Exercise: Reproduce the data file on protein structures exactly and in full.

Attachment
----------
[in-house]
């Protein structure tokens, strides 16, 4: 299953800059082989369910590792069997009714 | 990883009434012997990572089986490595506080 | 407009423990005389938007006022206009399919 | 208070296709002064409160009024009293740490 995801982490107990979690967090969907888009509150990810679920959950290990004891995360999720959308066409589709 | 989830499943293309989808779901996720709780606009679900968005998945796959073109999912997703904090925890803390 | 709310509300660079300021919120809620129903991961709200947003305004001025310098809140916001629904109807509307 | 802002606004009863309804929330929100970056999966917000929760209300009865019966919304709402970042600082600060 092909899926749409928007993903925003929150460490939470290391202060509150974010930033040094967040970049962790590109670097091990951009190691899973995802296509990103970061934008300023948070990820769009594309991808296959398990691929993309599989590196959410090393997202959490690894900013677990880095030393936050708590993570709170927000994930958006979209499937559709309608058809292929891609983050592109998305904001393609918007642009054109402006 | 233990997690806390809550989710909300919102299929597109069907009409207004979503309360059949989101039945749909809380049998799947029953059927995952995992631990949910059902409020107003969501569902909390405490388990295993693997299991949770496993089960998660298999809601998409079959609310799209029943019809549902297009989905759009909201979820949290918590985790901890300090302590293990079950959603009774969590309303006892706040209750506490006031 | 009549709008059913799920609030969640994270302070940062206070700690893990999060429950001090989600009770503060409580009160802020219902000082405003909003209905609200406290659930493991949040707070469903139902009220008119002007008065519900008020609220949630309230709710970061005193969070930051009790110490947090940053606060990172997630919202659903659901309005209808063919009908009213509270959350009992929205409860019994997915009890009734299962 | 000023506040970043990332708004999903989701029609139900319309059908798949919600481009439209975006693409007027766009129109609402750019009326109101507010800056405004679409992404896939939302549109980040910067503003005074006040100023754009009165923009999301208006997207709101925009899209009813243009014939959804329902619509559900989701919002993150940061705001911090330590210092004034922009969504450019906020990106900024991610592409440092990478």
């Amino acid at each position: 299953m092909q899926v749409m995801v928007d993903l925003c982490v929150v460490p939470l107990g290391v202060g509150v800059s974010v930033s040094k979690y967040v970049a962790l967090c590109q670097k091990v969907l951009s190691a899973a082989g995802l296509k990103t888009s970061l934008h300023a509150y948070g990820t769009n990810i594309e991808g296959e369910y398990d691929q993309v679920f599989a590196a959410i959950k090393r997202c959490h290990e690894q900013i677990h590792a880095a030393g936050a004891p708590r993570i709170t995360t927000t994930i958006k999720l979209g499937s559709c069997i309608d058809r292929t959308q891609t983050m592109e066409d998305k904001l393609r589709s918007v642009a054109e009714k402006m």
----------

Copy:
[in-house]
């Protein structure tokens, strides 16, 4: 299953800059082989369910590792069997009714 | 990883009434012997990572089986490595506080 | 407009423990005389938007006022206009399919 | 208070296709002064409160009024009293740490 995801982490107990979690967090969907888009509150990810679920959950290990004891995360999720959308066409589709 | 989830499943293309989808779901996720709780606009679900968005998945796959073109999912997703904090925890803390 | 709310509300660079300021919120809620129903991961709200947003305004001025310098809140916001629904109807509307 | 802002606004009863309804929330929100970056999966917000929760209300009865019966919304709402970042600082600060 092909899926749409928007993903925003929150460490939470290391202060509150974010930033040094967040970049962790590109670097091990951009190691899973995802296509990103970061934008300023948070990820769009594309991808296959398990691929993309599989590196959410090393997202959490690894900013677990880095030393936050708590993570709170927000994930958006979209499937559709309608058809292929891609983050592109998305904001393609918007642009054109402006 | 233990997690806390809550989710909300919102299929597109069907009409207004979503309360059949989101039945749909809380049998799947029953059927995952995992631990949910059902409020107003969501569902909390405490388990295993693997299991949770496993089960998660298999809601998409079959609310799209029943019809549902297009989905759009909201979820949290918590985790901890300090302590293990079950959603009774969590309303006892706040209750506490006031 | 009549709008059913799920609030969640994270302070940062206070700690893990999060429950001090989600009770503060409580009160802020219902000082405003909003209905609200406290659930493991949040707070469903139902009220008119002007008065519900008020609220949630309230709710970061005193969070930051009790110490947090940053606060990172997630919202659903659901309005209808063919009908009213509270959350009992929205409860019994997915009890009734299962 | 000023506040970043990332708004999903989701029609139900319309059908798949919600481009439209975006693409007027766009129109609402750019009326109101507010800056405004679409992404896939939302549109980040910067503003005074006040100023754009009165923009999301208006997207709101925009899209009813243009014939959804329902619509559900989701919002993150940061705001911090330590210092004034922009969504450019906020990106900024991610592409440092990478």
């Amino acid at each position: 299953m092909q899926v749409m995801v928007d993903l925003c982490v929150v460490p939470l107990g290391v202060g509150v800059s974010v930033s040094k979690y967040v970049a962790l967090c590109q670097k091990v969907l951009s190691a899973a082989g995802l296509k990103t888009s970061l934008h300023a509150y948070g990820t769009n990810i594309e991808g296959e369910y398990d691929q993309v679920f599989a590196a959410i959950k090393r997202c959490h290990e690894q900013i677990h590792a880095a030393g936050a004891p708590r993570i709170t995360t927000t994930i958006k999720l979209g499937s559709c069997i309608d058809r292929t959308q891609t983050m592109e066409d998305k904001l393609r589709s918007v642009a054109e009714k402006m």